The Cubs stink on the road and they’re embarrassed about it. But it’s not just the road games that are the issue, it’s also night games.
The Cubs are 59-51 (.536) overall on the season, 38-18 (.679) at home and an NL worst 21-33 (.389) on the road. In other words, they have been elite at home and the Orioles on the road. The not-insignificant disparity between day and night variance hasn’t gotten the same publicity, but it’s there as well. Don’t believe me?Just look at the numbers.
The Cubs’ daytime OPS sits at .803, 46 points higher than the .757 they have put up at night so far. That’s pretty big gap, far more significant that the one between their .791/.763 home and road OPS splits.
You might say this is a product of playing more day games at home at Wrigley Field, and you’d probably be right. Problem is, it’s sort of a chicken or the egg deal and there’s no way to be sure which set of stats are feeding the other in a more profound way.
So another way to look at it is to compare the day/night ERA of Cubs’ pitchers. If conditions have been that much better for hitters during the Cubs’ day games, it would stand to reason that their own pitchers would have higher ERAs during the day. Or at least you’d think all hitters for all teams would be impacted in the same manner as Cubs hitters. But wouldn’t you know it, the Cubs’ team ERA is 3.50 during the day and 4.39 at night.
The team’s record bears out the same extremes as the pitching and hitting stats: 29-18 (.617) during the day compared to 30-33 (.476) at night. They are 23-10 (.697) at Wrigley during the day, which basically holds serve with what they have done there all season regardless of time. The Cubs are 6-8 (.429) during road day games on the road, which, while far from great, is not nearly as bad as their overall road record for the season. Take out those day games and they’re an absolutely horrific 15-25 (.375) on the road.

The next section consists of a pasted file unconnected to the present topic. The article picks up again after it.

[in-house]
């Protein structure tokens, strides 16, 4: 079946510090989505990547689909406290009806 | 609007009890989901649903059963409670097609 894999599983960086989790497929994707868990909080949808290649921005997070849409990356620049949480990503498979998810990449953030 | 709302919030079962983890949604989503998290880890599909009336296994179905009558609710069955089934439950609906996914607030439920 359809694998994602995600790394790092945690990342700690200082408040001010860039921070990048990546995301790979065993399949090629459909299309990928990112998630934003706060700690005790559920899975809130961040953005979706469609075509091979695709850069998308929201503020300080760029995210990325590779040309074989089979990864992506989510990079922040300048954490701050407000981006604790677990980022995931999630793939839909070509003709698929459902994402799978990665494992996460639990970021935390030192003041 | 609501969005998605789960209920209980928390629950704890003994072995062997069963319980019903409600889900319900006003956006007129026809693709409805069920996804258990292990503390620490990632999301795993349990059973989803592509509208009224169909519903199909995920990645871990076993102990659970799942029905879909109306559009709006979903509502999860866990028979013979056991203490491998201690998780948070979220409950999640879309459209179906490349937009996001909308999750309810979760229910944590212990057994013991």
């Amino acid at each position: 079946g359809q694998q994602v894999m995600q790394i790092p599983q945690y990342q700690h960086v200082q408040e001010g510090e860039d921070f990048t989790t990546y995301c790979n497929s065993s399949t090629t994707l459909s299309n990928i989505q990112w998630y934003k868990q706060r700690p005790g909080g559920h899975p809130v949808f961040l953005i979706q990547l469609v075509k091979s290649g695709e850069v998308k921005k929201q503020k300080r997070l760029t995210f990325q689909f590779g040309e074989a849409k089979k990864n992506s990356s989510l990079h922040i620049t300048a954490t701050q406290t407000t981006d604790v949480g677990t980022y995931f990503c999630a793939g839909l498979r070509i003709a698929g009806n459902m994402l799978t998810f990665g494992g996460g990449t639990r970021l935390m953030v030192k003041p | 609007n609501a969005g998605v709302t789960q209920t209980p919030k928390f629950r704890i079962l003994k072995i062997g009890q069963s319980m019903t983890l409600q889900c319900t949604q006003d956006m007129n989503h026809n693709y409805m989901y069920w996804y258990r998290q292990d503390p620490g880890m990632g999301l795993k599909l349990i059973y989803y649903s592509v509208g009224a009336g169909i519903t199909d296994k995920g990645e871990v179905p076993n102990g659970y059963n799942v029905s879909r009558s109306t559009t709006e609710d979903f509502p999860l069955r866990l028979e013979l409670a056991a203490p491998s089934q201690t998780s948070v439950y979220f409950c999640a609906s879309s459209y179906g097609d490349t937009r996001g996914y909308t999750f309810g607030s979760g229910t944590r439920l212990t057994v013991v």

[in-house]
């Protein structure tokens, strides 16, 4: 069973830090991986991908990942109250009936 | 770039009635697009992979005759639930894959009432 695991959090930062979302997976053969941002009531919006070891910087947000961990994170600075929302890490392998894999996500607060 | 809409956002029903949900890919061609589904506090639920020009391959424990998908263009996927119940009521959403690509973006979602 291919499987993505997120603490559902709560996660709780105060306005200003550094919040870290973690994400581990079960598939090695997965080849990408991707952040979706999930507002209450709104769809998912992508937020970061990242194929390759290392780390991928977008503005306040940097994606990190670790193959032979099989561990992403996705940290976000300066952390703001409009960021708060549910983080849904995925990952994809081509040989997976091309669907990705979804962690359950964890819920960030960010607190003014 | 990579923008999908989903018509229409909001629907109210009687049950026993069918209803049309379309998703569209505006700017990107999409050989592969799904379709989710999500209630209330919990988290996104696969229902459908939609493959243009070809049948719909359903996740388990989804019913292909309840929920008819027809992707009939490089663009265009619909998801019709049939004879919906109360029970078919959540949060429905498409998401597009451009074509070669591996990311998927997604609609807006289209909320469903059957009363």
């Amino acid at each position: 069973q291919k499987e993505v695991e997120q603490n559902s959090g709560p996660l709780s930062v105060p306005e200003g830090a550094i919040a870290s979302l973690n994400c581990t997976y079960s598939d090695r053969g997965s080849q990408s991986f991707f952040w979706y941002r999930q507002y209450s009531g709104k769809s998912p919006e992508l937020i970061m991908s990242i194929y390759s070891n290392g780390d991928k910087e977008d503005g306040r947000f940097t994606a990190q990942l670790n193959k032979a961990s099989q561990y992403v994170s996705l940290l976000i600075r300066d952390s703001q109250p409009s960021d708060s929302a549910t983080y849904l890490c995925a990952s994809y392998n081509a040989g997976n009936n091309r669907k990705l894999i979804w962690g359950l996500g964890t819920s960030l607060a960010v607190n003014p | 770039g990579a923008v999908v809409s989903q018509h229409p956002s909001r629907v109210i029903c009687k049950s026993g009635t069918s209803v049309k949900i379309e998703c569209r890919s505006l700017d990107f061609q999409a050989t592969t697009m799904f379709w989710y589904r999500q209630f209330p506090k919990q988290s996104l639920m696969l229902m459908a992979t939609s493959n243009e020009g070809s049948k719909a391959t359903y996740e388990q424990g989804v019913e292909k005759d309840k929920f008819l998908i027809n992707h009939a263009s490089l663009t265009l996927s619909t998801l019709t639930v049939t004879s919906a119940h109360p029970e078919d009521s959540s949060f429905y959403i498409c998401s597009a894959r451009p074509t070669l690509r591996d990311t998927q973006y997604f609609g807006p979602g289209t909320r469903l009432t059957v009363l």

Since the All-Star break, the numbers are even crazier. The Cubs’ 12-8 second half mark is boosted by a 10-1 record in day games that includes them going 8-1 at Wrigley and 2-0 on the road. As bad as that recent road trip was, the Cubs managed to win both day games they played. Granted, this is the epitome of small sample size, but trends have to start somewhere.
As to the cause, that’s next to impossible to suss out. It could be that the sequencing of road games, getaway days, lineups, pitching matchups, sleeping patterns, or any other myriad reasons you want to exhume. Whatever’s at the root, the day/night differences seem to match up to a degree with the home/road splits over the course of the season.
Guess that means getting back to pre-8/8/88 times and just playing all the home games during the day from now on.